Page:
Hanging up on debt collectors
Hanging up on debt collectors

Hanging up on debt collectors

| May 4, 2020 | Firm News

Dealing with debt is difficult enough without having to getting calls from debt collectors. A bankruptcy filing provides some protection against debt collectors and collection agencies. But every consumer has other rights to prevent debt collector calls without undergoing this serious legal step.

The law

The Fair Debt Collection Practices Act is a federal law that governs debt collection. FDCPA   sets forth what debt collectors can do and prohibited acts.

Collectors cannot call consumers about debts they do not owe. When they first call, you can ask then to verify that the debt is yours. If the debt collector is unable to present verification, they must stop contacting you.

Even without a verification request, debt collectors must comply with certain rules when making these phone calls. Among other things, they may not call consumers before 8:00 am or after 9:00 pm your time. They cannot make repeated calls or call at any time that you said was inconvenient.

Stopping collection calls

FDCPA allows you to hang up on debt collectors. They have no recourse if you refuse to take their calls. Collectors violate FDCPA if they continue to call you.

You can ask debt collectors to stop calling by requesting further communications in writing. Then, they are required to send letters. This helps document everything that was said and can be evidence in a lawsuit against a debt collector for any FDCPA violations.

You may also send a cease and desist letter to the collector or their agency stating that they should cease and desist from further communication with you. This letter, however, only applies to debt collectors who are working for the company which was first owed the debt.

Any cease and desist letter should be sent by certified mail. This will also constitute proof that the letter was sent and received in any legal action for FDCPA violations.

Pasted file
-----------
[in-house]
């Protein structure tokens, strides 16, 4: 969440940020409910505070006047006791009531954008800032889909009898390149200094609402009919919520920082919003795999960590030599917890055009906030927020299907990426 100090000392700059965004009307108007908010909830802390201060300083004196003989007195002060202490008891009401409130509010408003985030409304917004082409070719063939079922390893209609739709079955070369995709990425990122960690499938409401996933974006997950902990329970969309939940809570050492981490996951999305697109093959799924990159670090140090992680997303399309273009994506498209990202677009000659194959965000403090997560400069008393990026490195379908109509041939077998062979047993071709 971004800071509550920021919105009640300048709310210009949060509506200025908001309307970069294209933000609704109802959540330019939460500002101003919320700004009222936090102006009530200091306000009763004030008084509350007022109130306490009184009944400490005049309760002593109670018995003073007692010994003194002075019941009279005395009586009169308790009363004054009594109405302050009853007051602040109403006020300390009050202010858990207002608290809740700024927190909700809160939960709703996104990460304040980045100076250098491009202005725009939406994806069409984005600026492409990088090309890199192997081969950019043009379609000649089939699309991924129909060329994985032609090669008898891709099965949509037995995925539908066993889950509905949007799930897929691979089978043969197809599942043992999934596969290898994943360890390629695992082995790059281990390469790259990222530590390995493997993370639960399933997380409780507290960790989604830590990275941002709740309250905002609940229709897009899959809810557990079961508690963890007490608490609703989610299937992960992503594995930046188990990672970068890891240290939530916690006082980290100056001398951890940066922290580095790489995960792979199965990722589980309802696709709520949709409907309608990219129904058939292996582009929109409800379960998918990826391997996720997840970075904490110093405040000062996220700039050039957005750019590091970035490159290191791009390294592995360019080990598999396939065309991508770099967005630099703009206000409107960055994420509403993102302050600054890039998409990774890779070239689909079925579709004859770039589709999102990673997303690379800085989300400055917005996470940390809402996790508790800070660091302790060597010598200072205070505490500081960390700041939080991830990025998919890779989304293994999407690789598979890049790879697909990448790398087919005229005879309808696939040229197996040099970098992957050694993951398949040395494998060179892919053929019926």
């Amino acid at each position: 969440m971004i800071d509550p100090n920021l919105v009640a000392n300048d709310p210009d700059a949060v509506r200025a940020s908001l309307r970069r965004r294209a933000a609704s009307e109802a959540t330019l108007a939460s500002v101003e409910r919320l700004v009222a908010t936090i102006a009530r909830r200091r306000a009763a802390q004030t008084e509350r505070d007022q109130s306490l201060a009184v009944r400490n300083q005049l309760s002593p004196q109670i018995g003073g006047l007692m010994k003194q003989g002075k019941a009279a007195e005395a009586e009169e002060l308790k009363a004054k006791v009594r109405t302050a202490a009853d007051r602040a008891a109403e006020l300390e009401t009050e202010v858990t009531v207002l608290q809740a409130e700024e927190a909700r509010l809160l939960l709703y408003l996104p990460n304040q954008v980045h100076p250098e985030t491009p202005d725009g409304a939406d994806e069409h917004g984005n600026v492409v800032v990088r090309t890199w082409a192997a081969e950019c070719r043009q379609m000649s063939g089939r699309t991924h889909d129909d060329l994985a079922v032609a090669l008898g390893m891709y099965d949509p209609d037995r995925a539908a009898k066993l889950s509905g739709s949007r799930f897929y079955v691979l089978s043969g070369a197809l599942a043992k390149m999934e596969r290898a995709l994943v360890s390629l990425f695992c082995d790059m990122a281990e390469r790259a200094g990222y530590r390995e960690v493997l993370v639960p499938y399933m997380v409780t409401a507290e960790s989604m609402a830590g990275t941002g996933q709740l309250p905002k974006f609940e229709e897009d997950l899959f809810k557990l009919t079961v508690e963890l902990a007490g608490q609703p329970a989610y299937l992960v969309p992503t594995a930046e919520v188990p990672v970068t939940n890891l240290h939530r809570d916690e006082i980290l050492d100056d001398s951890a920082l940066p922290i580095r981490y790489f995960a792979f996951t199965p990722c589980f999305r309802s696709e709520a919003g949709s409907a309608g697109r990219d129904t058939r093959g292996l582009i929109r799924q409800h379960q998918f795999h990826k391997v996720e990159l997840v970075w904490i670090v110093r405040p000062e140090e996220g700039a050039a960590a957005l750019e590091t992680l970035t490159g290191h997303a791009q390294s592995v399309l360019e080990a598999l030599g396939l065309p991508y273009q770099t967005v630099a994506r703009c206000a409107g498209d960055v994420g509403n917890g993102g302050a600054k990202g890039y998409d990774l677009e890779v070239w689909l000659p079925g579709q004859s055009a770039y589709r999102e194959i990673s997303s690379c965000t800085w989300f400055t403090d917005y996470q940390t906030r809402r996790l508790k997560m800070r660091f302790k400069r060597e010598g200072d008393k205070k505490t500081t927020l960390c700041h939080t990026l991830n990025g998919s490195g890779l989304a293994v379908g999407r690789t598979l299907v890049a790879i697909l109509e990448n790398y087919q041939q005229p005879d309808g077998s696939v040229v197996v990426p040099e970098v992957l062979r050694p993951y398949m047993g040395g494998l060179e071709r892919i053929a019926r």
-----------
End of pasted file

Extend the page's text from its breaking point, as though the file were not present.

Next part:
Wrong number 

Many times, people who recently changed their telephone numbers receive calls from debt collectors attempting to reach an earlier owner of that number. Telling the collector that they reached the number does not always stop them from calling, however.

A cease and desist letter may be needed. You should not admit to the debt in the letter but tell the debt collector to stop calling that number. If the calls continue after this letter is sent, you should report the caller to the Indiana Attorney General, the Federal Trade Commission and the Consumer Financial Protection Bureau.

Debt collectors may also contact you to try to locate another person such as your friend or relative. This occurs when they received information about you in their background check of the debtor.

Debt collectors are legally permitted to contact a person, who is not the debtor, to obtain a phone number, address and employment information. But they make only one of these contacts and cannot disclose information about the debt. It is illegal if they still contact you for more information after you told the collector what you knew.

Debt collectors may contact the debtor’s attorney, spouse and, if the debtor is a minor, their parent or guardian. These calls must stop, however, if a cease and desist letter is sent to the collector.

After the cease and desist letter

A collection agency can send one more letter after it receives a cease and letter. But the letter must be limited to informing you that there will be no more additional efforts to collect the debt, that the debt collector may undertake certain actions or that it will take specific actions.

It is important to keep copies of the cease and desist letter and its certified mail receipt. These may be evidence that the debt collector violated FDCPA by sending illegal letters.

An attorney may help you take legal action against collection agencies that violate FDCPA and other laws. They can also provide options, such as Chapter 7 bankruptcy, when debt becomes insurmountable and you need a fresh financial start.

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